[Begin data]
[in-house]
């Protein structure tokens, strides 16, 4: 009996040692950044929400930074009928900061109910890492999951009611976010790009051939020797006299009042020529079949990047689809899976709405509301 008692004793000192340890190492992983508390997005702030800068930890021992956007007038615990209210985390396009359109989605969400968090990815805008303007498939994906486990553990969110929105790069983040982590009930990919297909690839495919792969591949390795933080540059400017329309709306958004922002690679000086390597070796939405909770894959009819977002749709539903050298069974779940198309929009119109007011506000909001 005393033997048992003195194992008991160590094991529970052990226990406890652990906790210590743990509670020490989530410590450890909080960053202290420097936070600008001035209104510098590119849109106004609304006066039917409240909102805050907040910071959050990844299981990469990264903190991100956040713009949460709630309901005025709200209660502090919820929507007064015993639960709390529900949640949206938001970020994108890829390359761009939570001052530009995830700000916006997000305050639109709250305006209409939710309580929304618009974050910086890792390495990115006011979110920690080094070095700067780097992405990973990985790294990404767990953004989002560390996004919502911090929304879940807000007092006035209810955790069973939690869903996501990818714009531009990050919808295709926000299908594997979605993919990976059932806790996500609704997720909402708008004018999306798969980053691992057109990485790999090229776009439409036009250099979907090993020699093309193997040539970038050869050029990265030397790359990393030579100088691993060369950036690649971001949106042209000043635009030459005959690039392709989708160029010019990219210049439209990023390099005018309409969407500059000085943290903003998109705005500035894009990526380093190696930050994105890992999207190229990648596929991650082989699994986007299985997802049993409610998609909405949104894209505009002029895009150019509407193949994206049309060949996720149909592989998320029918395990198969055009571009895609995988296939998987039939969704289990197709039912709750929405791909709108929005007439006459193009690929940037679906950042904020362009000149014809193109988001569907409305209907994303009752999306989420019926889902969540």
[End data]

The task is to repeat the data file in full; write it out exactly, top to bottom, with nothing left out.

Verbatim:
[in-house]
């Protein structure tokens, strides 16, 4: 009996040692950044929400930074009928900061109910890492999951009611976010790009051939020797006299009042020529079949990047689809899976709405509301 008692004793000192340890190492992983508390997005702030800068930890021992956007007038615990209210985390396009359109989605969400968090990815805008303007498939994906486990553990969110929105790069983040982590009930990919297909690839495919792969591949390795933080540059400017329309709306958004922002690679000086390597070796939405909770894959009819977002749709539903050298069974779940198309929009119109007011506000909001 005393033997048992003195194992008991160590094991529970052990226990406890652990906790210590743990509670020490989530410590450890909080960053202290420097936070600008001035209104510098590119849109106004609304006066039917409240909102805050907040910071959050990844299981990469990264903190991100956040713009949460709630309901005025709200209660502090919820929507007064015993639960709390529900949640949206938001970020994108890829390359761009939570001052530009995830700000916006997000305050639109709250305006209409939710309580929304618009974050910086890792390495990115006011979110920690080094070095700067780097992405990973990985790294990404767990953004989002560390996004919502911090929304879940807000007092006035209810955790069973939690869903996501990818714009531009990050919808295709926000299908594997979605993919990976059932806790996500609704997720909402708008004018999306798969980053691992057109990485790999090229776009439409036009250099979907090993020699093309193997040539970038050869050029990265030397790359990393030579100088691993060369950036690649971001949106042209000043635009030459005959690039392709989708160029010019990219210049439209990023390099005018309409969407500059000085943290903003998109705005500035894009990526380093190696930050994105890992999207190229990648596929991650082989699994986007299985997802049993409610998609909405949104894209505009002029895009150019509407193949994206049309060949996720149909592989998320029918395990198969055009571009895609995988296939998987039939969704289990197709039912709750929405791909709108929005007439006459193009690929940037679906950042904020362009000149014809193109988001569907409305209907994303009752999306989420019926889902969540």